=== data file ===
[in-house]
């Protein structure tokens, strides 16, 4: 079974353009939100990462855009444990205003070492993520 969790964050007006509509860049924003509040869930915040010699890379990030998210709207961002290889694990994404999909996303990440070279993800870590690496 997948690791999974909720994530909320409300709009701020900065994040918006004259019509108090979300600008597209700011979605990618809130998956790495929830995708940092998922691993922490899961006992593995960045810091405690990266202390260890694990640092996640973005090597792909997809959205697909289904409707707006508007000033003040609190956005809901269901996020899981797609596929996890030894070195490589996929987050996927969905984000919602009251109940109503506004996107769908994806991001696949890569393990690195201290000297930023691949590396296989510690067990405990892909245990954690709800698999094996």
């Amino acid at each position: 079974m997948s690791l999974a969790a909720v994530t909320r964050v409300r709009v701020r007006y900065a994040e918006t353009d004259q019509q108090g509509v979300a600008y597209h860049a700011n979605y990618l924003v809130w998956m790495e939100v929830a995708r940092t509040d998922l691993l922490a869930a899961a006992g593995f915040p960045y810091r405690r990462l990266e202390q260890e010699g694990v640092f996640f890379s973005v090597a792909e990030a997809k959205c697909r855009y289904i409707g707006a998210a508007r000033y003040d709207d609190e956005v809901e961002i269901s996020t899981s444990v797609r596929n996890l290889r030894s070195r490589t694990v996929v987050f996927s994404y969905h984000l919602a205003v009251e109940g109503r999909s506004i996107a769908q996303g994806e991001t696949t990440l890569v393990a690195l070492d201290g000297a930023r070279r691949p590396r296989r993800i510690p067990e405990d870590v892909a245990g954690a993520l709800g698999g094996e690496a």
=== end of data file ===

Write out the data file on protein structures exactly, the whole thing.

[in-house]
């Protein structure tokens, strides 16, 4: 079974353009939100990462855009444990205003070492993520 969790964050007006509509860049924003509040869930915040010699890379990030998210709207961002290889694990994404999909996303990440070279993800870590690496 997948690791999974909720994530909320409300709009701020900065994040918006004259019509108090979300600008597209700011979605990618809130998956790495929830995708940092998922691993922490899961006992593995960045810091405690990266202390260890694990640092996640973005090597792909997809959205697909289904409707707006508007000033003040609190956005809901269901996020899981797609596929996890030894070195490589996929987050996927969905984000919602009251109940109503506004996107769908994806991001696949890569393990690195201290000297930023691949590396296989510690067990405990892909245990954690709800698999094996």
């Amino acid at each position: 079974m997948s690791l999974a969790a909720v994530t909320r964050v409300r709009v701020r007006y900065a994040e918006t353009d004259q019509q108090g509509v979300a600008y597209h860049a700011n979605y990618l924003v809130w998956m790495e939100v929830a995708r940092t509040d998922l691993l922490a869930a899961a006992g593995f915040p960045y810091r405690r990462l990266e202390q260890e010699g694990v640092f996640f890379s973005v090597a792909e990030a997809k959205c697909r855009y289904i409707g707006a998210a508007r000033y003040d709207d609190e956005v809901e961002i269901s996020t899981s444990v797609r596929n996890l290889r030894s070195r490589t694990v996929v987050f996927s994404y969905h984000l919602a205003v009251e109940g109503r999909s506004i996107a769908q996303g994806e991001t696949t990440l890569v393990a690195l070492d201290g000297a930023r070279r691949p590396r296989r993800i510690p067990e405990d870590v892909a245990g954690a993520l709800g698999g094996e690496a």